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1966 Empire & Commonwealth Games

1966 British Empire & Commonwealth Games

Kingston, Jamaica

August 4-13 



Three of the top four finishers from the Tokyo Olympic 800 final were in the field. George Kerr, running in front of his home crowd and finally running in a major 800 race without Peter Snell, looked like a good bet for the gold. But the younger Kenyan Kiprugut was another favorite after his impressive semi-final. And then Bill Crothers, who had looked so good finishing second in Tokyo, was fancied by many pundits. Finally there were two Australians, Ralph Doubell and Noel Clough, as well as the fast-improving Brit Chris Carter. 

Trinidad’s Lennox Yearwood set so fast a pace that the field didn’t go with him. He was 8m ahead at 220 and passed the 440 in 49.6. The field, though not staying with him, was nevertheless running very fast. Kiprugut, Crothers and Doubell all passed the bell in 50.8. The rest of the field were close too, with Clough bringing up the rear in 51.4. The field stayed close down the back stretch, swallowing up Yearwood. At 600 Kiprugut held the lead.  Kiprugut and Kerr were both well placed on the crown of the last bend, while Crothers was boxed in  fifth place. The Jamaican favorite led down the straight but then began to fade. Right on the outside a charging Noel Clough sped past everyone to take the race, while Kiprugut passed Kerr for second at the tape. The unfortunate Crothers was unable to find a gap and lost a race he could well have won with better tactics. This was a close race with the first four separated by only 0.4 of a second. 

Noel Clough’s victory was a complete surprise. His running career had been full of disappointments; he had failed to make the Australian Olympic team on two occasions and had never won a national or state title over 880. Known as the “quiet man” of the Australian team, the 29-year-old had been last in an 880 in Los Angeles a month earlier with a 1:53.8 clocking. Coming into the Games as second string to Doubell, his PB had been only 1:48.3, and he had to beat that with 1:47.9 to reach the final. Nevertheless, he rose to the occasion to pull off a dramatic victory with another PB, a full second faster. He never ran as fast again. The sentimental favorite, George Kerr, came very close to his dream. Since his bronze medal in the 1960 Olympics, he had always been second fiddle to Peter Snell in major games. This time, finally in a race without his nemesis, he sadly just didn’t have the strength in the last 50m.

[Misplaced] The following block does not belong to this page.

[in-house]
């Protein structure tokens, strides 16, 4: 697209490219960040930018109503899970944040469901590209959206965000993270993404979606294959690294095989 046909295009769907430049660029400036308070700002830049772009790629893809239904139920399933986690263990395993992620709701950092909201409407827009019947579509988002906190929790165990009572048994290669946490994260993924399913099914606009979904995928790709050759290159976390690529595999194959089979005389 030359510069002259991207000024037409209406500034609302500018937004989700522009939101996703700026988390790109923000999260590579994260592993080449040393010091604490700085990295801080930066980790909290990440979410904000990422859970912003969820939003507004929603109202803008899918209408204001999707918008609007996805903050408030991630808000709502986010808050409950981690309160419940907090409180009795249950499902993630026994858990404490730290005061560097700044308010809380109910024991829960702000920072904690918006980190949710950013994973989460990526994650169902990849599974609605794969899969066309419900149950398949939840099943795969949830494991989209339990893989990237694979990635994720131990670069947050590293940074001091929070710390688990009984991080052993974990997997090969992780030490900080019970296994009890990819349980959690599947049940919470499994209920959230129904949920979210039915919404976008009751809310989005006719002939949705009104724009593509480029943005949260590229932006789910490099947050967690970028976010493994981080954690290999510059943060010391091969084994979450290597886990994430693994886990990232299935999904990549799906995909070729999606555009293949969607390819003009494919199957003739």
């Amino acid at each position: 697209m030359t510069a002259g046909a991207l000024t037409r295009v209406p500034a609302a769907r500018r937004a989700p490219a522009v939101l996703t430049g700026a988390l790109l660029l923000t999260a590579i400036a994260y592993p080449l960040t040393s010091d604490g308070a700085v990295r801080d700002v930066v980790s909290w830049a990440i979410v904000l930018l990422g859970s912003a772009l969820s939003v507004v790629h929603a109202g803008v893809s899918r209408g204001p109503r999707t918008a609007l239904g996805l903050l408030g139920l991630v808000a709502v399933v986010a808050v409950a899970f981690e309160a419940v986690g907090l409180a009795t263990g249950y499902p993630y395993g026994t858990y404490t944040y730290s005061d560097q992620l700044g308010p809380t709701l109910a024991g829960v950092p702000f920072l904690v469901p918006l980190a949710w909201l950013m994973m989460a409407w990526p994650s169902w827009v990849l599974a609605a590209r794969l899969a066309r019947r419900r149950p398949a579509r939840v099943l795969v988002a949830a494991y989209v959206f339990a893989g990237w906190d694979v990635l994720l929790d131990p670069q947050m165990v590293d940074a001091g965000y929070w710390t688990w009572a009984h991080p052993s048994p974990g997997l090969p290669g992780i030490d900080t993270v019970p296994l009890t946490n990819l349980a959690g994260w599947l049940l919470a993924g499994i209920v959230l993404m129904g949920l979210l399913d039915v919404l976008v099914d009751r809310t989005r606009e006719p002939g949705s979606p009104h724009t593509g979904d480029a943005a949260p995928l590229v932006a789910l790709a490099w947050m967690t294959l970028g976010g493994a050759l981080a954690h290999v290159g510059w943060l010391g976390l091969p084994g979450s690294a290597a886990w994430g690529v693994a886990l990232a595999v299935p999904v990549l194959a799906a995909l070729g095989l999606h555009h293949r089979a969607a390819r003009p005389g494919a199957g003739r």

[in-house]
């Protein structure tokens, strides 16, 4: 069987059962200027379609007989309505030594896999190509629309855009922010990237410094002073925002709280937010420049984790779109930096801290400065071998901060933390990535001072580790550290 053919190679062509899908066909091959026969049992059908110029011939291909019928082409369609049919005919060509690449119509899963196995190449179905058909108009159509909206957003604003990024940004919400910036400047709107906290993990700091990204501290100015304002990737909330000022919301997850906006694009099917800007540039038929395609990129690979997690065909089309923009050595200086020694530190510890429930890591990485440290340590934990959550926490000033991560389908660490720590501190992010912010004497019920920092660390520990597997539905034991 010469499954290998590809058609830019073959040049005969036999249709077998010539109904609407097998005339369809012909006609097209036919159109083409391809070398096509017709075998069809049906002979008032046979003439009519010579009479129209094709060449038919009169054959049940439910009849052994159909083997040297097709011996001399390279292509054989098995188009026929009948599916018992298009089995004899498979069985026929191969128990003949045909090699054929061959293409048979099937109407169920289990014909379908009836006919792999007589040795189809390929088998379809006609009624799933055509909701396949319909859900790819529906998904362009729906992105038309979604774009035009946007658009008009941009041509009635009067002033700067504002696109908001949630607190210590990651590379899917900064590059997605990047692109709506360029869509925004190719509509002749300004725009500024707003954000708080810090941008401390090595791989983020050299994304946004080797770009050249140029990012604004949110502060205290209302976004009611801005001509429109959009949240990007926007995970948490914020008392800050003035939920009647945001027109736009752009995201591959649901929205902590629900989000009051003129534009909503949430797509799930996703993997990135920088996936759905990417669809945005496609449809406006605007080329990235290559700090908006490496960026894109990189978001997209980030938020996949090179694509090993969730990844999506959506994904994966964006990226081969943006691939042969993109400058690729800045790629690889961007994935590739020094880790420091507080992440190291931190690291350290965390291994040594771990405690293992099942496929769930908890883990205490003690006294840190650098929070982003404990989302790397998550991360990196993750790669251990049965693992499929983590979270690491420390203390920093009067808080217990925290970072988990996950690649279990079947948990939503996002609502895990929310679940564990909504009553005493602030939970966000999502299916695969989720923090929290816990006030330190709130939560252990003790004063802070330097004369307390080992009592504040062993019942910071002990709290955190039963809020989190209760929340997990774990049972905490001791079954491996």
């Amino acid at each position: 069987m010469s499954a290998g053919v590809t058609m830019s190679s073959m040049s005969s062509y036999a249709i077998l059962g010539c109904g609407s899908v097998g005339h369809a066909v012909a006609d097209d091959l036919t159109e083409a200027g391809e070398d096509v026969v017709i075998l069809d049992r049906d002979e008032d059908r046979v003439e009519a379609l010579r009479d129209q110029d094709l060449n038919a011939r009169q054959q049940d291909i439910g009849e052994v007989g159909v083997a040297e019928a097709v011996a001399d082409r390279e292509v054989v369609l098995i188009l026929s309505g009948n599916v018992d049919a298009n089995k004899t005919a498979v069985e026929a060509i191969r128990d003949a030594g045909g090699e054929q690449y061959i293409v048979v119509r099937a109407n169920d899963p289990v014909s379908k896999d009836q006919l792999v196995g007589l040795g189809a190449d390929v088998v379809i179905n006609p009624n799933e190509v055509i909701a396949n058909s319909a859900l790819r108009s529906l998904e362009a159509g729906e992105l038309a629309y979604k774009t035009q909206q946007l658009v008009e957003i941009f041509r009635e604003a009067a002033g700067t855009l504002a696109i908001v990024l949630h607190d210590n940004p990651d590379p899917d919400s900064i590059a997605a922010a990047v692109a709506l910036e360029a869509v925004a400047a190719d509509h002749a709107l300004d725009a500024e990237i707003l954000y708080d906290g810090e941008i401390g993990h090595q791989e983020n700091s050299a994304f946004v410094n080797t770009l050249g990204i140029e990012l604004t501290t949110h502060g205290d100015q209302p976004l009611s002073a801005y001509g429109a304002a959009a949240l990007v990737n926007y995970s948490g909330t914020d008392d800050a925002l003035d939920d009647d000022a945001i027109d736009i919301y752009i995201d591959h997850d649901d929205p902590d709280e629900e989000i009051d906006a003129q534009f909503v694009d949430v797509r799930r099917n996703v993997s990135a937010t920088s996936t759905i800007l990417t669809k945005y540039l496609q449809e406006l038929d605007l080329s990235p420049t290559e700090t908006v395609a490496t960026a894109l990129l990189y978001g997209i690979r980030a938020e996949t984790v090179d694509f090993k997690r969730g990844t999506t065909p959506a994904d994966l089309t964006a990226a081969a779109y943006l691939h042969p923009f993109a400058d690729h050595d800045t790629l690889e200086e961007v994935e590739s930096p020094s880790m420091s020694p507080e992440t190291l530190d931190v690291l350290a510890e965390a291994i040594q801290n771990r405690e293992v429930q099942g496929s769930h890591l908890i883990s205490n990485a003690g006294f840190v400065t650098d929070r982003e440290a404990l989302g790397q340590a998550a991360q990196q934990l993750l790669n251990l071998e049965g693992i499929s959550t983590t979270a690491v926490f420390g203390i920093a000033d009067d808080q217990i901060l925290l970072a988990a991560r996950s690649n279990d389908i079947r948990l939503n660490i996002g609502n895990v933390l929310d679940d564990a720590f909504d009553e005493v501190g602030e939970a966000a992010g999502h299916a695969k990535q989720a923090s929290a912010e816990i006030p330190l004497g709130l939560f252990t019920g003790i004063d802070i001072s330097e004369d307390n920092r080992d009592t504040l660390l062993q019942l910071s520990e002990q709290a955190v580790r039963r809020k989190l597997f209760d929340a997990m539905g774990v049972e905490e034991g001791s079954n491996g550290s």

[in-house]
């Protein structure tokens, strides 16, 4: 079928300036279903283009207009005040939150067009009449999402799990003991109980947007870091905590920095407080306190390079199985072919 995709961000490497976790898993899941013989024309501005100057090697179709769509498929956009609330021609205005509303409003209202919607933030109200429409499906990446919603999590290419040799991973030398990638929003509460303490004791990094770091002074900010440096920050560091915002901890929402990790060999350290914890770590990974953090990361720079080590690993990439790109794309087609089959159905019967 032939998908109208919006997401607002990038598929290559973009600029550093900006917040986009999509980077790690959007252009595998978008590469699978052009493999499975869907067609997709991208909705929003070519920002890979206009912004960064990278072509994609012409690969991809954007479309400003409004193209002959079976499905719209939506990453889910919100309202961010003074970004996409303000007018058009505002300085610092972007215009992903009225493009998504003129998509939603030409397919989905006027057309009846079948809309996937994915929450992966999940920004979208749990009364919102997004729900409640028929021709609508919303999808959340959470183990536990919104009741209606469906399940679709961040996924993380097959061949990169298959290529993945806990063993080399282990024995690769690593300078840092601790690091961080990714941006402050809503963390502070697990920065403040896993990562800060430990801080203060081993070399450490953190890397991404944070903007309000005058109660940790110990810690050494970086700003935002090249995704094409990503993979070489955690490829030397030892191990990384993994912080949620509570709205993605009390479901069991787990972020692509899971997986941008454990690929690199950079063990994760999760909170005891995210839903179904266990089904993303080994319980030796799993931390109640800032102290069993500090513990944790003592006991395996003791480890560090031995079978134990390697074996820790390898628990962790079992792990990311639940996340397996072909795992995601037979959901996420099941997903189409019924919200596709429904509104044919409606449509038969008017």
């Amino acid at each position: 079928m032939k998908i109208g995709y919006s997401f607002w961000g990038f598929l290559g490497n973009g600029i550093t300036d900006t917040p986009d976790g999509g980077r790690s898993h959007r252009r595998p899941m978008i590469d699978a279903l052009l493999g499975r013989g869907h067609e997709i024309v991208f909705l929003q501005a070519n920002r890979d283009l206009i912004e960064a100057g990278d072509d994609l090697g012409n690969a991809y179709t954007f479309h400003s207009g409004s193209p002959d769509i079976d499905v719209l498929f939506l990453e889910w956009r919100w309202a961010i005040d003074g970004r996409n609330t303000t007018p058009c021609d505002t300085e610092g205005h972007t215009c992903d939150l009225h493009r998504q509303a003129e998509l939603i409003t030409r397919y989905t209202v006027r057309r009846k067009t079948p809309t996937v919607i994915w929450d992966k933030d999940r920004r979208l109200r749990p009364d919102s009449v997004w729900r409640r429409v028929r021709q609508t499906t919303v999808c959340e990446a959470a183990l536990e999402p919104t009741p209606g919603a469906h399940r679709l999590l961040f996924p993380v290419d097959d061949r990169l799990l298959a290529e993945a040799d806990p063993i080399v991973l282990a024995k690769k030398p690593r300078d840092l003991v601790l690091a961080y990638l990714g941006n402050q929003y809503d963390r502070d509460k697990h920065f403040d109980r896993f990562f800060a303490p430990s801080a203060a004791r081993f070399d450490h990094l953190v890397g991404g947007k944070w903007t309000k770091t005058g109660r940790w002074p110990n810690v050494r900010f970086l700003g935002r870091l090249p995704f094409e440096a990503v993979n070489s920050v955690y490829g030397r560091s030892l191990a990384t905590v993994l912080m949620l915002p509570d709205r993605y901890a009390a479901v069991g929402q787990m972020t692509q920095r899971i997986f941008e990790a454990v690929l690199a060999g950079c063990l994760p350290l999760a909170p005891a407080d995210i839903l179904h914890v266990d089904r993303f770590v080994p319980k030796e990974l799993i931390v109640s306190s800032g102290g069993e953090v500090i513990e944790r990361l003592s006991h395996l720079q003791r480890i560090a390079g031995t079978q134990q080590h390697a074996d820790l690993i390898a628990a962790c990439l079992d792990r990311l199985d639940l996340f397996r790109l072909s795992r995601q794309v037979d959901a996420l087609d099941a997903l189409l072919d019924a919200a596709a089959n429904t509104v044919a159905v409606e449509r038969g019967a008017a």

1. Noel Clough AUS 1: 46.9; 2. Wilson Kiprugut KEN 1:47.2; 3. George Kerr JAM 1:47.2; 4. Bill Crothers CAN 1:47.3; 5. Chris Carter ENG 1:48.1; 6. Ralph Doubell AUS 1:48.3. 



Kipchoge Keino, who had run well in the Tokyo 5,000 and then had a stellar 1965, was the clear favorite for this race. He hadn’t won all his 1966 races, nor had he run close to his 1965 Mile time, but his form was clear from a recent 13:26.6 5,000 and a victory a few days earlier in the Three Miles. Feisty British miler Alan Simpson, fourth in the Tokyo Olympics, was the pick of his opponents with a 1965 PB of 3:55.7. Ian Studd of New Zealand, Walter Wilkinson of England and Derek Graham of Northern Ireland all had medals hopes, but they were not in the same class as Keino and Simpson. 

Kip Keino in full flight.

Keino ran a shocking 3:57.4 to win the first semi-final, the fastest heat time ever run. He was just as assertive in the final. Although stumbling at the start, he was in the lead by 220. He dragged the field through the first lap under 60 seconds, his own time being 59.3.A second lap of 59.4 saw him with a lead of 5 yards from Rwajko of Uganda. Behind them Australian Wheeler, who had bragged that he could outsprint Keino (T&FN, August 1966), had moved up into third. Keino went even faster on lap 3; his 58.0 split put him 20 yards up on Simpson, who had moved through the field impressively. 

In the last lap, Keino slowed only a fraction to 58.6  for a very comfortable victory in 3:55.3. Simpson consolidated his second place and even closed a little on Keino, but he was well short of his 1965 PB. The next seven finishers all posted PBs; the first six in the race were all under 4:00.